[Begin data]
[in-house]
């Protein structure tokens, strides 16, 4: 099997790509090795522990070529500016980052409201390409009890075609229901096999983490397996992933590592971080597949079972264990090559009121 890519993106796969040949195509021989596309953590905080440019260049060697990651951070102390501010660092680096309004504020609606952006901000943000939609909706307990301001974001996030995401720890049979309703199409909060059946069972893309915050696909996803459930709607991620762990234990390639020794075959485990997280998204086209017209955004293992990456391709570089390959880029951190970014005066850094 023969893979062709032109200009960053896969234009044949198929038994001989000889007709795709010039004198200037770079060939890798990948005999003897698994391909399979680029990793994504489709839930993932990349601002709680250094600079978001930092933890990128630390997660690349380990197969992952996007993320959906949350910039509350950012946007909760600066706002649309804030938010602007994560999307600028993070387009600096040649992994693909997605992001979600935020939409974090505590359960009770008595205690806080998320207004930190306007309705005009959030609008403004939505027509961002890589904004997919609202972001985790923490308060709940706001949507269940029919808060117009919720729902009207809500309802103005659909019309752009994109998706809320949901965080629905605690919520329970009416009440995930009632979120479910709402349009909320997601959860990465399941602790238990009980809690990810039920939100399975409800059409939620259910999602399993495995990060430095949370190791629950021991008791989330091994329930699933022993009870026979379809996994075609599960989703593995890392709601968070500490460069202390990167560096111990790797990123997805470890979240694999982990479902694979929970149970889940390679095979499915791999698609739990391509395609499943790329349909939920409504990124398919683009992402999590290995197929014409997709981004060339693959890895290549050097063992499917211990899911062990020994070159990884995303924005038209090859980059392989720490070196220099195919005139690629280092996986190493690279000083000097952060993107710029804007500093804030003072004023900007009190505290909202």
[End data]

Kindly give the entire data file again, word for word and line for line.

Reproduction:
[in-house]
């Protein structure tokens, strides 16, 4: 099997790509090795522990070529500016980052409201390409009890075609229901096999983490397996992933590592971080597949079972264990090559009121 890519993106796969040949195509021989596309953590905080440019260049060697990651951070102390501010660092680096309004504020609606952006901000943000939609909706307990301001974001996030995401720890049979309703199409909060059946069972893309915050696909996803459930709607991620762990234990390639020794075959485990997280998204086209017209955004293992990456391709570089390959880029951190970014005066850094 023969893979062709032109200009960053896969234009044949198929038994001989000889007709795709010039004198200037770079060939890798990948005999003897698994391909399979680029990793994504489709839930993932990349601002709680250094600079978001930092933890990128630390997660690349380990197969992952996007993320959906949350910039509350950012946007909760600066706002649309804030938010602007994560999307600028993070387009600096040649992994693909997605992001979600935020939409974090505590359960009770008595205690806080998320207004930190306007309705005009959030609008403004939505027509961002890589904004997919609202972001985790923490308060709940706001949507269940029919808060117009919720729902009207809500309802103005659909019309752009994109998706809320949901965080629905605690919520329970009416009440995930009632979120479910709402349009909320997601959860990465399941602790238990009980809690990810039920939100399975409800059409939620259910999602399993495995990060430095949370190791629950021991008791989330091994329930699933022993009870026979379809996994075609599960989703593995890392709601968070500490460069202390990167560096111990790797990123997805470890979240694999982990479902694979929970149970889940390679095979499915791999698609739990391509395609499943790329349909939920409504990124398919683009992402999590290995197929014409997709981004060339693959890895290549050097063992499917211990899911062990020994070159990884995303924005038209090859980059392989720490070196220099195919005139690629280092996986190493690279000083000097952060993107710029804007500093804030003072004023900007009190505290909202």